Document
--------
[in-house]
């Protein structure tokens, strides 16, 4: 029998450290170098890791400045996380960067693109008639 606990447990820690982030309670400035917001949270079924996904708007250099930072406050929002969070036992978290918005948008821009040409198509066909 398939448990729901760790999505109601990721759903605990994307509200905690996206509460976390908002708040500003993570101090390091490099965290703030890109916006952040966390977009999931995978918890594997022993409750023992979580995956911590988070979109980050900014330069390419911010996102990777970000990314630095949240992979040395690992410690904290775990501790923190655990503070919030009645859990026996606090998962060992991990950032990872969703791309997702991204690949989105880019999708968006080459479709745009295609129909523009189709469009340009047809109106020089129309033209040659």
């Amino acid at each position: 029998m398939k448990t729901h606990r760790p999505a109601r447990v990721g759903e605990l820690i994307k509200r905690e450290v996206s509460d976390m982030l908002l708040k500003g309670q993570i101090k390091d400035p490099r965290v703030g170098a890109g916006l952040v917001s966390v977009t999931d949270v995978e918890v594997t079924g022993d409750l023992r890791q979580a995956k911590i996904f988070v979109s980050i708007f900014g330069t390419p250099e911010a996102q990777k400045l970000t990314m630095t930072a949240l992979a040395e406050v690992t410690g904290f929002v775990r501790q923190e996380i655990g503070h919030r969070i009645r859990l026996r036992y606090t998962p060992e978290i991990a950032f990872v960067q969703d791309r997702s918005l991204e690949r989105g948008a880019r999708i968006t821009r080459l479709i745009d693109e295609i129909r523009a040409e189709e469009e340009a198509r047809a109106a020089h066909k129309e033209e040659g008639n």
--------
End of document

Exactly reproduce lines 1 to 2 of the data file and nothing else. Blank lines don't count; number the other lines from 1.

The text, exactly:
[in-house]
């Protein structure tokens, strides 16, 4: 029998450290170098890791400045996380960067693109008639 606990447990820690982030309670400035917001949270079924996904708007250099930072406050929002969070036992978290918005948008821009040409198509066909 398939448990729901760790999505109601990721759903605990994307509200905690996206509460976390908002708040500003993570101090390091490099965290703030890109916006952040966390977009999931995978918890594997022993409750023992979580995956911590988070979109980050900014330069390419911010996102990777970000990314630095949240992979040395690992410690904290775990501790923190655990503070919030009645859990026996606090998962060992991990950032990872969703791309997702991204690949989105880019999708968006080459479709745009295609129909523009189709469009340009047809109106020089129309033209040659």